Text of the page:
The authors have no conflict of interest
Prevention of Bone Loss in Paraplegics Over 2 Years With Alendronate†
Article first published online: 22 MAR 2004
Copyright © 2004 ASBMR
Journal of Bone and Mineral Research
Volume 19, Issue 7, pages 1067–1074, July 2004
How to Cite
Zehnder, Y., Risi, S., Michel, D., Knecht, H., Perrelet, R., Kraenzlin, M., Zäch, G. A. and Lippuner, K. (2004), Prevention of Bone Loss in Paraplegics Over 2 Years With Alendronate. J Bone Miner Res, 19: 1067–1074. doi: 10.1359/JBMR.040313
- Issue published online: 2 DEC 2009
- Article first published online: 22 MAR 2004
- Manuscript Accepted: 22 MAR 2004
- Manuscript Revised: 11 FEB 2004
- Manuscript Received: 22 AUG 2003
- bone densitometry;
- bone turnover markers;
- spinal cord injury
To assess the effects of long-term treatment of bone loss with alendronate in a group of paraplegic men, 55 patients were evaluated in a prospective randomized controlled open label study that was 2 years in duration comparing alendronate and calcium with calcium alone. Bone loss was stopped at all cortical and trabecular infralesional sites (distal tibial epiphysis, tibial diaphysis, total hip) with alendronate 10 mg daily.
Introduction: Bone loss after spinal cord injury (SCI) leads to increased fracture risk in the lower limbs of paraplegics. The aim of this study was to document long-term treatment of bone loss with alendronate in a group of paraplegic men with complete motor lesion after SCI.
Materials and Methods: Sixty-five men with complete motor post-traumatic medullary lesion between T1 and L3 with total motor and sensory loss (Frankel classification, stage A) or with total motor and partial sensory loss (Frankel classification, stage B) after SCI were included in this prospective randomized controlled open label study that was 2 years in duration. The patients were randomized to either the treatment group with alendronate 10 mg daily and elemental calcium 500 mg daily or to the control group with elemental calcium 500 mg daily alone. The primary endpoint was defined as the effect over 24 months of alendronate and calcium compared with calcium alone on the BMD values at the distal tibial epiphysis (as a surrogate for trabecular bone in the paralyzed zone). The secondary endpoints were changes in BMD at supra- and infralesional sites of measurement. Biochemical markers of bone turnover were assessed.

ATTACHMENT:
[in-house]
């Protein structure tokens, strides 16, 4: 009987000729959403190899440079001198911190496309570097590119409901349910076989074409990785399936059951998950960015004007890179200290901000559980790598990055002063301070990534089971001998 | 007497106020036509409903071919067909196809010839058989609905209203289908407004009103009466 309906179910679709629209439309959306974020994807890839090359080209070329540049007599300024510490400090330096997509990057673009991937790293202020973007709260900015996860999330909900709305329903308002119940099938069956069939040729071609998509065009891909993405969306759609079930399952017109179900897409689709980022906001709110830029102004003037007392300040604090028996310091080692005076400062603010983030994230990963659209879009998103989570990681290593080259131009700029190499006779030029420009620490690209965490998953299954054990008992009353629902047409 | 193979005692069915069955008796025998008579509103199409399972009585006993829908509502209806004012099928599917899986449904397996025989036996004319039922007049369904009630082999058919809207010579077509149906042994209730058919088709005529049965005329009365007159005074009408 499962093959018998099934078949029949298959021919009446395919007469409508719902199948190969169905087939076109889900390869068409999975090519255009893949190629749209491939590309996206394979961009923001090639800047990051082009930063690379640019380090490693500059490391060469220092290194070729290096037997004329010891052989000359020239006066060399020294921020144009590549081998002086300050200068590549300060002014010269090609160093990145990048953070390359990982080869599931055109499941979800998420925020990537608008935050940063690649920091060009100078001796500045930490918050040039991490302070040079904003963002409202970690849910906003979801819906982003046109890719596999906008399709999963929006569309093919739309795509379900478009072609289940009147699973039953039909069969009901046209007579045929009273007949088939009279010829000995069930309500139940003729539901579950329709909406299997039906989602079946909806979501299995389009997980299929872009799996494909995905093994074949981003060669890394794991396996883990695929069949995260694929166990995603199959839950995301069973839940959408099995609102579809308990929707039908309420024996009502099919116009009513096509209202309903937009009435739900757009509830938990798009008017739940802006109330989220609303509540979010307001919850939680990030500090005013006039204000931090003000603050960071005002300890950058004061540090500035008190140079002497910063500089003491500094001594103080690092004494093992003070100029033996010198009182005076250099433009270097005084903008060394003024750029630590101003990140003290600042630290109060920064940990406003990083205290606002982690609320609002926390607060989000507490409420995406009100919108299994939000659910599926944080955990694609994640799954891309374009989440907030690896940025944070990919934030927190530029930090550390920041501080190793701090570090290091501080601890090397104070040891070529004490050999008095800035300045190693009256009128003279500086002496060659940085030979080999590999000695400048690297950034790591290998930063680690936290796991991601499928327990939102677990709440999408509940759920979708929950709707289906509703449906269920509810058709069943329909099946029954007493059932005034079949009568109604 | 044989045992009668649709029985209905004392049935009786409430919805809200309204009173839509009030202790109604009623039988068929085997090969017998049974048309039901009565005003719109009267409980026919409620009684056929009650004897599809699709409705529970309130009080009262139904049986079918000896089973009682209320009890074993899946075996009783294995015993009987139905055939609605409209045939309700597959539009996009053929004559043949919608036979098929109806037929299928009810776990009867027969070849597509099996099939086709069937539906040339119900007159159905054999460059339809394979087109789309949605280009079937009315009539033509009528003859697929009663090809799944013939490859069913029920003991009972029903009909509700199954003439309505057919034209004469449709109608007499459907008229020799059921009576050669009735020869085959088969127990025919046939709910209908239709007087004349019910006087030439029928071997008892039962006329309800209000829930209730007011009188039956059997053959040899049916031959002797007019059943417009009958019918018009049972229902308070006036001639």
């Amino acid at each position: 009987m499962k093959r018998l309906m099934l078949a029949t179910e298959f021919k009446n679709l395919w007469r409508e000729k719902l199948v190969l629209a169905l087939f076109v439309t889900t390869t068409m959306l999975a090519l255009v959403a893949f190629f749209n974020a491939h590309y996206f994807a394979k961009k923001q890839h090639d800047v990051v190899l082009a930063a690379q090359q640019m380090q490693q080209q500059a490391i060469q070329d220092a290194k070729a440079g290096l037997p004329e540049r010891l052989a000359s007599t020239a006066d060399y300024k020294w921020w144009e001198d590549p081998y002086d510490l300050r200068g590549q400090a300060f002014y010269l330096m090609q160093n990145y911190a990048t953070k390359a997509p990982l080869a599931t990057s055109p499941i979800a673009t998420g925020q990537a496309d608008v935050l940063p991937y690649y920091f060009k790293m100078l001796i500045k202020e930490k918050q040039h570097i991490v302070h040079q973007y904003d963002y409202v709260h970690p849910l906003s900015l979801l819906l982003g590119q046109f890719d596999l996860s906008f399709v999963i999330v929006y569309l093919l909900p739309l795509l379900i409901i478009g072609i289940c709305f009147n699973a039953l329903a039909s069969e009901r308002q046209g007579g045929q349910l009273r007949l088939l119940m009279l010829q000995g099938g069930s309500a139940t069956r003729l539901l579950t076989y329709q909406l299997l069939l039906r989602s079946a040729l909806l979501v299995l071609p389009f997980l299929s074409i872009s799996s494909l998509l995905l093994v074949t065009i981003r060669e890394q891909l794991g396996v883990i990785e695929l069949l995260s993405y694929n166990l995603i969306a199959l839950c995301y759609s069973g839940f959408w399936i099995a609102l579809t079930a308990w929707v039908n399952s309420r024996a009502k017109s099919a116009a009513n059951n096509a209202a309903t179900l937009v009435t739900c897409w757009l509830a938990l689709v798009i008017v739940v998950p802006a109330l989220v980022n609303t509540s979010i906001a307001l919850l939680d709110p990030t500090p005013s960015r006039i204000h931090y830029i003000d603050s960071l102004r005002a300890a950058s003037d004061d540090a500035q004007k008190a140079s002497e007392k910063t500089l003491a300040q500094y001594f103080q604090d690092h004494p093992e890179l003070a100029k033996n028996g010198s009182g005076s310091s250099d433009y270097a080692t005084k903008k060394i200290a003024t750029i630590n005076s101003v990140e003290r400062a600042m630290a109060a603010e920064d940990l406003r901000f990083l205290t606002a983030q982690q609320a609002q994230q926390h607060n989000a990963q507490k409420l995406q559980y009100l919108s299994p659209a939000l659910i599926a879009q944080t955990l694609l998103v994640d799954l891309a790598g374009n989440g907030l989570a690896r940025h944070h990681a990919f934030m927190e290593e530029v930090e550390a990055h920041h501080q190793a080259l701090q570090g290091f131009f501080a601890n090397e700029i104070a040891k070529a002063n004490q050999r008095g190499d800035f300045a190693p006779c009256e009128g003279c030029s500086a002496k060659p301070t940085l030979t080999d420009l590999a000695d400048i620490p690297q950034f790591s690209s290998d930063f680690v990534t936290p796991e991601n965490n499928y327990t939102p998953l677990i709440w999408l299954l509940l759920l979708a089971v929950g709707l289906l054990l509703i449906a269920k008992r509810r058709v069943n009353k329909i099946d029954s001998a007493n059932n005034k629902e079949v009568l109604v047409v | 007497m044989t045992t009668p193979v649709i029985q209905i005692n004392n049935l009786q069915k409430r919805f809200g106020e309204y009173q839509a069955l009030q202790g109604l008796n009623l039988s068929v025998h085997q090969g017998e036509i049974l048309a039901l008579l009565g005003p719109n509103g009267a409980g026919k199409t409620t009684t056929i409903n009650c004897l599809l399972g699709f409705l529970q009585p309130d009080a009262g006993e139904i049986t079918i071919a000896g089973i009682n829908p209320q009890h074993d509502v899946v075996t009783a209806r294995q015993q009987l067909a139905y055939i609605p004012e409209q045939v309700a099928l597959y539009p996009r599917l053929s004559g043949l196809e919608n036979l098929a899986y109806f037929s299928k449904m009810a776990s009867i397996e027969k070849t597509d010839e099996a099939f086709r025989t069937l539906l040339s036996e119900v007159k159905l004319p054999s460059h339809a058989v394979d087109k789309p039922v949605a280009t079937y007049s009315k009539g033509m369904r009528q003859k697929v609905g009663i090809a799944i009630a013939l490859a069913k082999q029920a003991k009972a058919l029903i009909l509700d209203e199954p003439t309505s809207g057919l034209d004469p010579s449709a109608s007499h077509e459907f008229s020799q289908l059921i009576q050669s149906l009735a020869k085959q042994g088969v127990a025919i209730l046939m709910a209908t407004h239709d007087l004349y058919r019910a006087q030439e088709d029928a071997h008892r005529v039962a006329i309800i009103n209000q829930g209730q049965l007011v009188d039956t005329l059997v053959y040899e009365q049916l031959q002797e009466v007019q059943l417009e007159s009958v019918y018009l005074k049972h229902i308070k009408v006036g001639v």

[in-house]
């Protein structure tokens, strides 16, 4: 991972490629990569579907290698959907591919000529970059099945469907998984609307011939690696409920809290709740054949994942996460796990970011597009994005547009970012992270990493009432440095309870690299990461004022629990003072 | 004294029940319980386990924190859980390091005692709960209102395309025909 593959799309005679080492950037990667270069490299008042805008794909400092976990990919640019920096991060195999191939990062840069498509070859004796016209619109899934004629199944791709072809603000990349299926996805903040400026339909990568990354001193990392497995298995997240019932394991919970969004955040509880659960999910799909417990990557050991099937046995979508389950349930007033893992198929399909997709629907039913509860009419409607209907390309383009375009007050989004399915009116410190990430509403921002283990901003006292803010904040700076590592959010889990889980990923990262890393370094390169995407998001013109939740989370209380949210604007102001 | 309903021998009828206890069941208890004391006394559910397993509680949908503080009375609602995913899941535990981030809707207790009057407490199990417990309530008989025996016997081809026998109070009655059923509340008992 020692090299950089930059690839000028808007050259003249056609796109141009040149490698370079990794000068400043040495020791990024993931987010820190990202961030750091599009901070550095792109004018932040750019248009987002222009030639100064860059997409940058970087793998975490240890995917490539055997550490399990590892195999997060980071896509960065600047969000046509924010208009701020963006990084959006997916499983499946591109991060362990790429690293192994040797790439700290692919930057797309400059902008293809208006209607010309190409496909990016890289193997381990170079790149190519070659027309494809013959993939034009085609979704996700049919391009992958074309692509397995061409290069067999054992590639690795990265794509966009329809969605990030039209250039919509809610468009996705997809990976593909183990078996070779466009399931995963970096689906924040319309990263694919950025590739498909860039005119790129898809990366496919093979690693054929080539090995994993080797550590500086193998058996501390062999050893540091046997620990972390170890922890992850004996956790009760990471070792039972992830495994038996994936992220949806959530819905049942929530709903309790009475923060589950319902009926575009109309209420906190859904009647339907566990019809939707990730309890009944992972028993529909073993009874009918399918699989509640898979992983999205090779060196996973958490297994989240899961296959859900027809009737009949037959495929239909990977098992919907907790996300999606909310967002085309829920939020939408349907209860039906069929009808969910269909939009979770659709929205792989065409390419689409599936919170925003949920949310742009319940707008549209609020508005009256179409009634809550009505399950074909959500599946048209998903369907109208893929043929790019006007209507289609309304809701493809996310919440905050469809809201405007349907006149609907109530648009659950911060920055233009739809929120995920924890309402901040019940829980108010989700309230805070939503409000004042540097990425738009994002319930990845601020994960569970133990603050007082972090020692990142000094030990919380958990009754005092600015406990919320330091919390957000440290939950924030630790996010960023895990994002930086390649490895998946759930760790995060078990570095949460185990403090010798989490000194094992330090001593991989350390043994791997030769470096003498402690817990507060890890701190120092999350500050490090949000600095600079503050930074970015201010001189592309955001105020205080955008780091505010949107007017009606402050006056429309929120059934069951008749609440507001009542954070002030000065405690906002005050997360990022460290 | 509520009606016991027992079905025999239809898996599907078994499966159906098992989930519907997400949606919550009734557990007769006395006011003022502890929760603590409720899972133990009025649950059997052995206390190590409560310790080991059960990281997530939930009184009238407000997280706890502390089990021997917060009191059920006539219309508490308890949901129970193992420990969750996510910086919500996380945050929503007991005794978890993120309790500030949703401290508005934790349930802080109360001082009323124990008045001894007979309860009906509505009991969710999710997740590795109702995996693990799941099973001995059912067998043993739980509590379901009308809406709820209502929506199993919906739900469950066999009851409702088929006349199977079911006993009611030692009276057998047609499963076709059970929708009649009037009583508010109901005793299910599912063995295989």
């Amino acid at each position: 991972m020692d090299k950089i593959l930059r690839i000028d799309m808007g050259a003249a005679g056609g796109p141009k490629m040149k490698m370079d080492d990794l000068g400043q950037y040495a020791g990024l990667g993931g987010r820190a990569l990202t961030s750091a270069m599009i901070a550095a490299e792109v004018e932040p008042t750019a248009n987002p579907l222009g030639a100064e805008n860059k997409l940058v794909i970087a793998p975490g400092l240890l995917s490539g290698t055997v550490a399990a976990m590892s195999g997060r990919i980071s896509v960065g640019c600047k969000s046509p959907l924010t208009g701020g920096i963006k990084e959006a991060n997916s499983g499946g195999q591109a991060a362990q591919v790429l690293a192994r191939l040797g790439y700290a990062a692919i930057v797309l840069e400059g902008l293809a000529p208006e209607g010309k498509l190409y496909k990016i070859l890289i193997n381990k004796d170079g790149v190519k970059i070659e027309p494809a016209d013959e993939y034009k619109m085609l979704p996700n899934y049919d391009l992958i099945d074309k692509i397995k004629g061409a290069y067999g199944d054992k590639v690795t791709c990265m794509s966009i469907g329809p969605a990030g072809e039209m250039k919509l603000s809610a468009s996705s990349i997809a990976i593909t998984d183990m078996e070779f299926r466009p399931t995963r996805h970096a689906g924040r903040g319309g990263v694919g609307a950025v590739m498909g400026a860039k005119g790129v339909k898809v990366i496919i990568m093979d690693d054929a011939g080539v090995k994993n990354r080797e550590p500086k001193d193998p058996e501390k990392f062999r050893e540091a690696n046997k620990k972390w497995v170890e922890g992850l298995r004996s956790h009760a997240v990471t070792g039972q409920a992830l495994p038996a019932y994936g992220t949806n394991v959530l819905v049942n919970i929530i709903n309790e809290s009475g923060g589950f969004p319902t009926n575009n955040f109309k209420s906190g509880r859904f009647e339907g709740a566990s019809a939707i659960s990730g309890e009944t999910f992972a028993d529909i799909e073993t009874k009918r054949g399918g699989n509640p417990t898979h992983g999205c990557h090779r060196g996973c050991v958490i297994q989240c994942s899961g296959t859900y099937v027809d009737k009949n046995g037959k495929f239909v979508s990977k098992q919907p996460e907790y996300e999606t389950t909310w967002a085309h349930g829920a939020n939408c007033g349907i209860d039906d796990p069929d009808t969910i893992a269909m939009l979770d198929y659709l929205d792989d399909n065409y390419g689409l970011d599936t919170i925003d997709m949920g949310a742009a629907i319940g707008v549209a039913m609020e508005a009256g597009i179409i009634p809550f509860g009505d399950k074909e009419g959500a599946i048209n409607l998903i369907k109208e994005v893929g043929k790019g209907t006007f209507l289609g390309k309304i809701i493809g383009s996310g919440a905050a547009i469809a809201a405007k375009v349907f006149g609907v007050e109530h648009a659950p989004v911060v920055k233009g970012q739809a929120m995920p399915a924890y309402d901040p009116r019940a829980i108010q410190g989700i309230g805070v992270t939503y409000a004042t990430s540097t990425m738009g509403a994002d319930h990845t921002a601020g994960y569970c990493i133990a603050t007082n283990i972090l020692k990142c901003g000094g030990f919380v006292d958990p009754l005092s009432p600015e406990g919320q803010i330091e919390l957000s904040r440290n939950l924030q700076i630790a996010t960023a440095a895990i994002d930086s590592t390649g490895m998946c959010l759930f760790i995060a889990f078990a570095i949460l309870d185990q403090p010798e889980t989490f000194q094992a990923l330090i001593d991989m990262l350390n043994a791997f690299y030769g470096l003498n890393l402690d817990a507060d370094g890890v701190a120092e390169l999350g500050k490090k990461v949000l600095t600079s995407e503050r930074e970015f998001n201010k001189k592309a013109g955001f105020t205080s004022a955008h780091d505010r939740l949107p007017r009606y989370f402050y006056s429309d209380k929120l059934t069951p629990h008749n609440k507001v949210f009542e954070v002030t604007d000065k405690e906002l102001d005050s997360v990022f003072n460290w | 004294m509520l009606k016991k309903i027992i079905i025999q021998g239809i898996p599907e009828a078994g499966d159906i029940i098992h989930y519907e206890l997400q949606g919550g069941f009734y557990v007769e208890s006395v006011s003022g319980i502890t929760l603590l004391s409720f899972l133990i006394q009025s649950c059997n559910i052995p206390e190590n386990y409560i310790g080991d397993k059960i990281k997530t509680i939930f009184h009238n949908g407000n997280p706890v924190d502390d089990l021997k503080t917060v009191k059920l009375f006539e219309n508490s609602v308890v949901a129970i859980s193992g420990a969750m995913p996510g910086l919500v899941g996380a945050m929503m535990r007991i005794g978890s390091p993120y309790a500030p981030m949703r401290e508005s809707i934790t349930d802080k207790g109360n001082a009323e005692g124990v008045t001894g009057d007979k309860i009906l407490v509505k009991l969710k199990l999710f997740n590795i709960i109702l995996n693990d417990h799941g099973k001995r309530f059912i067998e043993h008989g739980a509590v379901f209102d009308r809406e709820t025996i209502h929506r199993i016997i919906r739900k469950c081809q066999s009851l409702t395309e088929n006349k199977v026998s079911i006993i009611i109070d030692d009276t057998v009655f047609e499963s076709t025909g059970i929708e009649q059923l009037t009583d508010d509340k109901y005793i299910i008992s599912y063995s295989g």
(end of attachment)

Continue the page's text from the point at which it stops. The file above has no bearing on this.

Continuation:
Results: Fifty-five subjects, 0.1-29.5 years post-SCI, completed the study over 24 months. BMD at the distal tibial epiphysis significantly decreased from baseline in the calcium group (−10.8 ± 2.7% at 24 months, p < 0.001), whereas it remained stable in the alendronate plus calcium group (−2.0 ± 2.9% at 24 months, p = not significant versus baseline), leading to a significant intergroup difference over time (p = 0.017). At the tibial diaphysis, similar significant results were observed. At the ultradistal radius and the radial shaft, BMD did not change significantly from baseline in either treatment group. At the total hip, BMD decreased significantly in the calcium group (−4.1 ± 1.6%, p = 0.038) but remained stable in the alendronate plus calcium group (+0.43 ± 1.2%), with a significant intergroup difference (p = 0.037). At the lumbar spine, BMD increased significantly (p < 0.0001) from baseline in both groups. Biochemical markers of bone resorption were significantly decreased with alendronate versus baseline and control. Alendronate and calcium were generally safe and well tolerated.
Conclusions: In paraplegic men, SCI bone loss was stopped at all measured cortical and trabecular infralesional sites over 24 months with alendronate 10 mg daily.